Bern Onion Festival Merits Special SwissRail Train Schedules

Events, Things to Do, What's New — By Sonja Holverson on November 16, 2010 at 6:43 pm

The day starts early at the Onion Festival: image courtesy of berninfo.com

The “Zibelemärit” (the onion market) is a traditional folk festival which takes place on the fourth Monday every November starting at 5:00 AM! For about 100 years farmers from the surrounding areas have been bringing more than 50 tons of onions – in artistically woven plaits – and garlic to Bern,  the Swiss federal capital. Colorful market stalls offer ceramic pots, bread, vegetables and mementos to the visitors. Hundreds of visitors come from home and abroad for this festive occasion (OK you don’t have to come right at the beginning). This is the day which this year is Monday, November 22, when cheese, cheesecake, onion cakes and onion soup are on offer in all the restaurants, giving off a spicy aroma. Enjoy a video view of a previous year’s festival to give you an idea of the festive ambiance!

To help resist the winter cold, don’t miss the Glühwein (hot spiced wine) stand. There are also children’s activities to occupy the little ones in the streets and at the fairgrounds while you warm up with Glühwein.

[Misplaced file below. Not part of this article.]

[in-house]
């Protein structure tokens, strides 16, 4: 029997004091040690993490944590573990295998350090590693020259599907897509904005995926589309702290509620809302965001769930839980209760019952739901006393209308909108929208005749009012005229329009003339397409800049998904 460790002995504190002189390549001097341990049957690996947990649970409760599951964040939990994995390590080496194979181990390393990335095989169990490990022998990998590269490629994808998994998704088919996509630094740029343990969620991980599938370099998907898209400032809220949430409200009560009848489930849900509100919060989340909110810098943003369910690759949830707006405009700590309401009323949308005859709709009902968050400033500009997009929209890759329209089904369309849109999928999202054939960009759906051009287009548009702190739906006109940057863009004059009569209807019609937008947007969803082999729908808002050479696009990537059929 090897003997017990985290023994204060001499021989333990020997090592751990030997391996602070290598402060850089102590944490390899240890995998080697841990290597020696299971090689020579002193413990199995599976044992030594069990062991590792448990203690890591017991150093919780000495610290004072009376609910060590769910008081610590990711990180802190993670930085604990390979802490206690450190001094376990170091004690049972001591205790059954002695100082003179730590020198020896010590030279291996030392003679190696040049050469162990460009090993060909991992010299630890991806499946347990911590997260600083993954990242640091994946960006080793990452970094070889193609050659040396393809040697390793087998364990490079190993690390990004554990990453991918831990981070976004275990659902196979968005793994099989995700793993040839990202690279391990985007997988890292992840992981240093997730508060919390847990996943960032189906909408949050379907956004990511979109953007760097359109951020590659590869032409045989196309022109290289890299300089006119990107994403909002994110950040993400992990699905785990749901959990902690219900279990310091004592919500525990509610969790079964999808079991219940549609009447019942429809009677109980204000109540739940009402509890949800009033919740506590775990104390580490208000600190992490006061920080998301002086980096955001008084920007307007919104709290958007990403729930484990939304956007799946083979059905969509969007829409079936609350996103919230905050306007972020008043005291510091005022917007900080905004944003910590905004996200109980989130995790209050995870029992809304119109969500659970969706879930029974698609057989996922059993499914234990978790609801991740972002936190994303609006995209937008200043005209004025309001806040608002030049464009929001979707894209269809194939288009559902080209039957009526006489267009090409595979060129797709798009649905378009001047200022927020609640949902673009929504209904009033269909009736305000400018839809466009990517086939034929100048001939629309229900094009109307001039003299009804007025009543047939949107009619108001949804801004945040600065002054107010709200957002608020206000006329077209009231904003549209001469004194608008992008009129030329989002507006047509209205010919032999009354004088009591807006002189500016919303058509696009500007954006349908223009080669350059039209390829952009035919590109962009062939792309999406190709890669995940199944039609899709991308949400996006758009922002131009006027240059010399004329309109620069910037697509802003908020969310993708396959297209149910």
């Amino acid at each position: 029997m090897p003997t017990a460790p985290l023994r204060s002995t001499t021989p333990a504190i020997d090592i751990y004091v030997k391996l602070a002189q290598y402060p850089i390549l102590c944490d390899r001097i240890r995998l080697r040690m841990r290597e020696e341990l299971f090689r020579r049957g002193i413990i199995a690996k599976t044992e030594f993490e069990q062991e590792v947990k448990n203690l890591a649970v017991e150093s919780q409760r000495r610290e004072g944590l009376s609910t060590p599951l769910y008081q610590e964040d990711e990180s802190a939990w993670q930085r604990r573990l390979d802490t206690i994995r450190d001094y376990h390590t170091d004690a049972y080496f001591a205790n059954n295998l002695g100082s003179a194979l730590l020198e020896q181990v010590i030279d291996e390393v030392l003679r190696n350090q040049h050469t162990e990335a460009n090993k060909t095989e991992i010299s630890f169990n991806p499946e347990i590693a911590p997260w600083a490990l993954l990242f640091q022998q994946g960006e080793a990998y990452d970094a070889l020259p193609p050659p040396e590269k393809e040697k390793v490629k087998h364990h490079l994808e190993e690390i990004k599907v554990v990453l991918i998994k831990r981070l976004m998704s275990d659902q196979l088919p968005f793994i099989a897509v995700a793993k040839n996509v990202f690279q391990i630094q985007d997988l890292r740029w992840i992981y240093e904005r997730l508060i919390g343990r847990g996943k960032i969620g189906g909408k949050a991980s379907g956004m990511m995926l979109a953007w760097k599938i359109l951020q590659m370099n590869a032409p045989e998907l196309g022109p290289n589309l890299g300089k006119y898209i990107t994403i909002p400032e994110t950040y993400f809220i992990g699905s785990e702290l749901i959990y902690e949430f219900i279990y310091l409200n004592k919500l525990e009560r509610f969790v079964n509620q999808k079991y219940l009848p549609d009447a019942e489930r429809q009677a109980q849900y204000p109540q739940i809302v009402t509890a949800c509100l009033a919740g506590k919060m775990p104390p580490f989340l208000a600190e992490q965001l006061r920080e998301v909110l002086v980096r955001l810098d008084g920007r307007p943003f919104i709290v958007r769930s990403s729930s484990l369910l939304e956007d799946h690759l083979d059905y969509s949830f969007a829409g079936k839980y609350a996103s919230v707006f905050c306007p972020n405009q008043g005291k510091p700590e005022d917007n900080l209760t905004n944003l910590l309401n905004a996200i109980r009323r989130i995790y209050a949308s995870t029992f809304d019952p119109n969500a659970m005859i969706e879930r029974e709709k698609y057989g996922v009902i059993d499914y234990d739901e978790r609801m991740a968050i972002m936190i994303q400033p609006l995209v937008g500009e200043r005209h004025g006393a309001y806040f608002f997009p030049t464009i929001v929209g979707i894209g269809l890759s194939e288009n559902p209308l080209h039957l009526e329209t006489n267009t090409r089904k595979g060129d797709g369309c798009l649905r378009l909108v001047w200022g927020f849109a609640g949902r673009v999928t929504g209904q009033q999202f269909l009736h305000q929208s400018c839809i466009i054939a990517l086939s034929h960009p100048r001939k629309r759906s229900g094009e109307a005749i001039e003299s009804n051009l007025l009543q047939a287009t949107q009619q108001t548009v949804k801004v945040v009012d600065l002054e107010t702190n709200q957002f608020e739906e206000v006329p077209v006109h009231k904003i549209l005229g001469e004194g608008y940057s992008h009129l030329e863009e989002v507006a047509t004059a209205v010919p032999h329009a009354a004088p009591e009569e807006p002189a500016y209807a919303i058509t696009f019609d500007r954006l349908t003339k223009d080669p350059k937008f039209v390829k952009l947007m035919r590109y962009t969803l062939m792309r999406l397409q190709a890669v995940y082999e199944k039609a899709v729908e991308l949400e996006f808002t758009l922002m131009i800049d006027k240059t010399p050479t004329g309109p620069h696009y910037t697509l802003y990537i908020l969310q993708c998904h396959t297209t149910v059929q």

Onions, onions everywhere: image courtesy of berninfo.com

Early-morning special trains in the region with many local stops to include everyone will depart from Thun, Biel, Solothurn, Worb and Zurich. Timetable information is available from any SwissRail station or online (in English).

Bern Station. Image courtesy of Dominique Schreckling

Don’t forget your camera (and a few breath mints!)

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Tags: “folk festival”, “Onion Festival”, “onion soup”, “Swiss cheese”, “Swiss federal capital”, Bern, garlic, Gluhwein, Onions, Swiss, SwissRail, Switzerland, trains

    3 Comments

  • Happy Hotelier says:

    Sonja
    I wonder why it isn’t called Zwibelimaret…

  • Sonja Holverson says:

    Thanks for your question! I can’t speak for Bern Tourismus but as you no doubt know, Schwiizertüütsch is the spoken dialect of the German speaking parts of Switzerland. To complicate that even further, there are 55 different sub-dialects. Since Schwiizertüütsch is not recognized as an official language and is not written, the Swiss generally use standard German in documents. You will note that the use of Zibelmemärit is in quotations marks and if you look at the The German page of their website you will see: Der “Zibelemärit” (Zwiebelmarkt) ist ein traditionelles Volksfest. All the best, Sonja

  • water cooling says:

    I had to read through this post two times because it had been interesting.

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